More than anything else, managers determine returns. They set strategy, hire key team members, oversee operations, and cash paychecks. Every move they make either enhances or destroys shareholder capital.
It pays to know who these men and women are, how they're paid, whether they, too, are owners, and how they perform versus competitors in certain key metrics. In this regular column, I'll examine all that and more with the goal of enhancing our understanding of some of the top stocks in Fooldom.
Next up: Google (Nasdaq: GOOG ) . Is the executive team of the cloud computing king doing all it can to earn you outsized returns?
|CAPS stars (out of 5)||***|
|Bullish pitches||2,386 out of 3,076|
|Highest rated peers||Spark Networks, PhotoChannel Networks, Chordiant Software|
Data current as of March 14.
Google is getting more competitive by the day. Not only is Android gaining ground with adoption in smartphones and tablets, but also the company is investing to beat its newest and perhaps most dangerous rival, Facebook.
Over the weekend, reports surfaced that the company's long-awaited social network would debut at the annual South by Southwest conference in Austin, Texas. The rumor was soon squelched, but no one denies that a social network called Circles is in development.
We've known for a while that social media and social search are areas of interest for Google, and for good reason. Facebook has attracted major advertisers to its platform and produced $487 million in profit last year.
We're talking about more than just banner ads here. A partnership with Time Warner (NYSE: TWX ) will bring rentable movies to some of its brand-specific pages on the social network, beginning with 2008's The Dark Knight. You can bet Google would love nothing more than to strike similar deals through YouTube.
Either way, the good news for investors is that Google remains a young company in the important, emerging industry of delivering computing services via the cloud. We don't yet know what's possible when browsers get slicker, broadband gets more prevalent, and Web-based programming interfaces get standardized. All we know is that The Big G is positioned to profit from the shift.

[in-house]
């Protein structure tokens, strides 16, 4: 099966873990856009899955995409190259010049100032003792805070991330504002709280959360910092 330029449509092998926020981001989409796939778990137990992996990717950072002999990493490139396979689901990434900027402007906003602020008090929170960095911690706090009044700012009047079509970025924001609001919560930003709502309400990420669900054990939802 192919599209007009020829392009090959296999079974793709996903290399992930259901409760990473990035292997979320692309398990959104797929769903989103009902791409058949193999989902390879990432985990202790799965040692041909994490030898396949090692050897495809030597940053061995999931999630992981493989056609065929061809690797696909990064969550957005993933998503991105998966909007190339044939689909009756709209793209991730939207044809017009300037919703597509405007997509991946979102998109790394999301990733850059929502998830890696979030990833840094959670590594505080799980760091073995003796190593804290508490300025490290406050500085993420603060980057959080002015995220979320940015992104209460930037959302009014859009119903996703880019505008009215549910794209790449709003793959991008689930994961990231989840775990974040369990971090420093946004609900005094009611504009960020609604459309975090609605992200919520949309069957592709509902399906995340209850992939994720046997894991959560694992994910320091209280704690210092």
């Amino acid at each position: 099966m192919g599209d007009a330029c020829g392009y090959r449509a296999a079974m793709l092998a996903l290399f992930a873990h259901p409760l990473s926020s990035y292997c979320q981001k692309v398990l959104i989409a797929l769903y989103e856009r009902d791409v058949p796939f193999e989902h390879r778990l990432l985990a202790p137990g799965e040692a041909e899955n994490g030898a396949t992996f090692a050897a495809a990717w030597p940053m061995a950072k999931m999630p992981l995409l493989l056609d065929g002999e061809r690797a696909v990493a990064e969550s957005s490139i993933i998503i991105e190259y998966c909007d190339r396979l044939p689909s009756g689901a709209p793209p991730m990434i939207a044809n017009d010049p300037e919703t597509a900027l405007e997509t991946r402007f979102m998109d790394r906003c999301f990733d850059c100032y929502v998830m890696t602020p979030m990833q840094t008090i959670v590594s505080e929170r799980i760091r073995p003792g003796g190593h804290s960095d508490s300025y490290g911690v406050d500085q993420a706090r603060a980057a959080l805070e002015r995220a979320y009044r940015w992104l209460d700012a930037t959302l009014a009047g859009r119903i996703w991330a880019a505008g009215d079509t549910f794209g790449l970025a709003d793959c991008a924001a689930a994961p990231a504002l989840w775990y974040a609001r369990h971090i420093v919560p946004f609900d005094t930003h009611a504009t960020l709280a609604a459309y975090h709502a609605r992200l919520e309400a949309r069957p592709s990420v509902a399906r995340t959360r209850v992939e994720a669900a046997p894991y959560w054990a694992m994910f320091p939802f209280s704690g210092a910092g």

"Profits continue to beat analyst expectations, and the company remains a strong growth firm, consistently acquiring smaller companies, focusing in on cloud computing technologies. Strong stock, great time to get in," Foolish investor becurran wrote yesterday.
|Eric Schmidt, chairman||10||$1,661||9,149,564|
|Larry Page, co-founder and CEO||13||$1,730||27,720,272|
|Sergey Brin, co-founder and president, technology||13||$1,661||27,126,186|
|Patrick Pichette, chief financial officer||3||$2,974,038||17,069|
Source: Capital IQ, a division of Standard & Poor's. (Data current as of March 14.) * Includes 9,144,574 class B shares for Schmidt, 27,126,186 class B shares for Brin, and 27,605,272 class B shares for Page.
I have mixed feelings about Google's executive team. Co-founder Larry Page, while no doubt a tech visionary, has yet to prove himself as CEO of a global organization employing more than 24,000 people worldwide.
The Big G has also repriced options in 2009, a huge no-no for me as a Foolish investor but an economic reality for tech companies operating in the options-soaked economy we call Silicon Valley. The move, which was originally estimated to cost shareholders $460 million in lost equity, resulted in a $1.5 billion windfall for employees.
On the other hand, there's no doubting the passion that Schmidt, Page, and Brin have for the business. Many employees share their fervor. For years, Google has ranked among the top five best places to work by Fortune magazine. Why does this matter? Happy employees are always going to be more likely to be productive.
Management analysis versus competitors
|Apple (Nasdaq: AAPL )||0.70%||38.8%||19.1%||36.8%|
|Microsoft (Nasdaq: MSFT )||4.04%||79.2%||19.3%||44.3%|
|Yahoo! (Nasdaq: YHOO )||9.39%||58.5%||3.5%||9.8%|
Source: Capital IQ, a division of Standard & Poor's. (Data current as of March 14.)
* Return on assets
** Return on equity
Interestingly, happiness doesn't translate into outperformance when compared to Google's two highest-profile competitors: Apple and Microsoft, both of which boast higher returns on assets and equity.
And yet I like Google at these levels. At 17 times projected earnings, the stock trades for less than the long-term earnings growth rate analysts expect. That's a good sign; analysts tend to be too conservative in estimating The Big G's profit potential. My advice is to buy this Core Stock if you don't yet own it.
Do you agree? Disagree? Let us know what you think about Google's strategy, management, and competitive positioning using the comments box below. You can also rate Google in Motley Fool CAPS.
Finally, don't forget to keep tabs on Google by adding the stock to the My Watchlist tool, our free, personalized stock tracking service.